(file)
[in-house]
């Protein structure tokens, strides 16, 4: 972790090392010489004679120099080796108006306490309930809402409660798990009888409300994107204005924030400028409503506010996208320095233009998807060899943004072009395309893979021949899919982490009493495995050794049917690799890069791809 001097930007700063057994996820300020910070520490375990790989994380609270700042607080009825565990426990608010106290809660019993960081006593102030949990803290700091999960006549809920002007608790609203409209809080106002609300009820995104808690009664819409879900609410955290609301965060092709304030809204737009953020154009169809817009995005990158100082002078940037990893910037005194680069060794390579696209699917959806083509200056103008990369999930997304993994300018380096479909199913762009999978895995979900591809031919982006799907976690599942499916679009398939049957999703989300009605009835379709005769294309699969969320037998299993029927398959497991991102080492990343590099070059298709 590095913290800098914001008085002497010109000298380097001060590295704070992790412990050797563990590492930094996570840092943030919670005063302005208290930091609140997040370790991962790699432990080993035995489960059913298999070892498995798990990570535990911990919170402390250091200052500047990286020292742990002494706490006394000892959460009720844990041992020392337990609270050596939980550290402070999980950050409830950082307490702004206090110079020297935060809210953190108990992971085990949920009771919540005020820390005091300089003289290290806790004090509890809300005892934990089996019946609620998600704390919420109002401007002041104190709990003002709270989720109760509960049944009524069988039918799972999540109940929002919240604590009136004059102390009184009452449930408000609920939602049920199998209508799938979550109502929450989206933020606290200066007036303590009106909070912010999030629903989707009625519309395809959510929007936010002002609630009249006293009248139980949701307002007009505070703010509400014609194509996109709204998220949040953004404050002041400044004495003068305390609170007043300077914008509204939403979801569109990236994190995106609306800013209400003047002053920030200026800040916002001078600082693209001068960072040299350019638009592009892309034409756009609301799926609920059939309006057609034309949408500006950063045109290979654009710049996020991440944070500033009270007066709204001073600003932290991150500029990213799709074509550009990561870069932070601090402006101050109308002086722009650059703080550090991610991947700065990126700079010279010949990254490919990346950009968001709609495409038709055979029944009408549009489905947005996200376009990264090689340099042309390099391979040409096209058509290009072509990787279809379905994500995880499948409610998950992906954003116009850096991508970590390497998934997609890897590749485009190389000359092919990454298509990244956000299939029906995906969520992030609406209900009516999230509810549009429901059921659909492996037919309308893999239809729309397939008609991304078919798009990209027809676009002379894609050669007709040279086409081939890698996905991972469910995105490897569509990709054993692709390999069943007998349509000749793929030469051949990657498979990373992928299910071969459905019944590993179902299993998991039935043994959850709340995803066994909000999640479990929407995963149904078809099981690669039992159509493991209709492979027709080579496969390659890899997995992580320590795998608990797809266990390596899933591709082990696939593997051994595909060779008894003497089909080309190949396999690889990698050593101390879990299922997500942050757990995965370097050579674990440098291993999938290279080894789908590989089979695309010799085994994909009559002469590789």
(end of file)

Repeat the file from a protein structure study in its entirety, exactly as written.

[in-house]
């Protein structure tokens, strides 16, 4: 972790090392010489004679120099080796108006306490309930809402409660798990009888409300994107204005924030400028409503506010996208320095233009998807060899943004072009395309893979021949899919982490009493495995050794049917690799890069791809 001097930007700063057994996820300020910070520490375990790989994380609270700042607080009825565990426990608010106290809660019993960081006593102030949990803290700091999960006549809920002007608790609203409209809080106002609300009820995104808690009664819409879900609410955290609301965060092709304030809204737009953020154009169809817009995005990158100082002078940037990893910037005194680069060794390579696209699917959806083509200056103008990369999930997304993994300018380096479909199913762009999978895995979900591809031919982006799907976690599942499916679009398939049957999703989300009605009835379709005769294309699969969320037998299993029927398959497991991102080492990343590099070059298709 590095913290800098914001008085002497010109000298380097001060590295704070992790412990050797563990590492930094996570840092943030919670005063302005208290930091609140997040370790991962790699432990080993035995489960059913298999070892498995798990990570535990911990919170402390250091200052500047990286020292742990002494706490006394000892959460009720844990041992020392337990609270050596939980550290402070999980950050409830950082307490702004206090110079020297935060809210953190108990992971085990949920009771919540005020820390005091300089003289290290806790004090509890809300005892934990089996019946609620998600704390919420109002401007002041104190709990003002709270989720109760509960049944009524069988039918799972999540109940929002919240604590009136004059102390009184009452449930408000609920939602049920199998209508799938979550109502929450989206933020606290200066007036303590009106909070912010999030629903989707009625519309395809959510929007936010002002609630009249006293009248139980949701307002007009505070703010509400014609194509996109709204998220949040953004404050002041400044004495003068305390609170007043300077914008509204939403979801569109990236994190995106609306800013209400003047002053920030200026800040916002001078600082693209001068960072040299350019638009592009892309034409756009609301799926609920059939309006057609034309949408500006950063045109290979654009710049996020991440944070500033009270007066709204001073600003932290991150500029990213799709074509550009990561870069932070601090402006101050109308002086722009650059703080550090991610991947700065990126700079010279010949990254490919990346950009968001709609495409038709055979029944009408549009489905947005996200376009990264090689340099042309390099391979040409096209058509290009072509990787279809379905994500995880499948409610998950992906954003116009850096991508970590390497998934997609890897590749485009190389000359092919990454298509990244956000299939029906995906969520992030609406209900009516999230509810549009429901059921659909492996037919309308893999239809729309397939008609991304078919798009990209027809676009002379894609050669007709040279086409081939890698996905991972469910995105490897569509990709054993692709390999069943007998349509000749793929030469051949990657498979990373992928299910071969459905019944590993179902299993998991039935043994959850709340995803066994909000999640479990929407995963149904078809099981690669039992159509493991209709492979027709080579496969390659890899997995992580320590795998608990797809266990390596899933591709082990696939593997051994595909060779008894003497089909080309190949396999690889990698050593101390879990299922997500942050757990995965370097050579674990440098291993999938290279080894789908590989089979695309010799085994994909009559002469590789």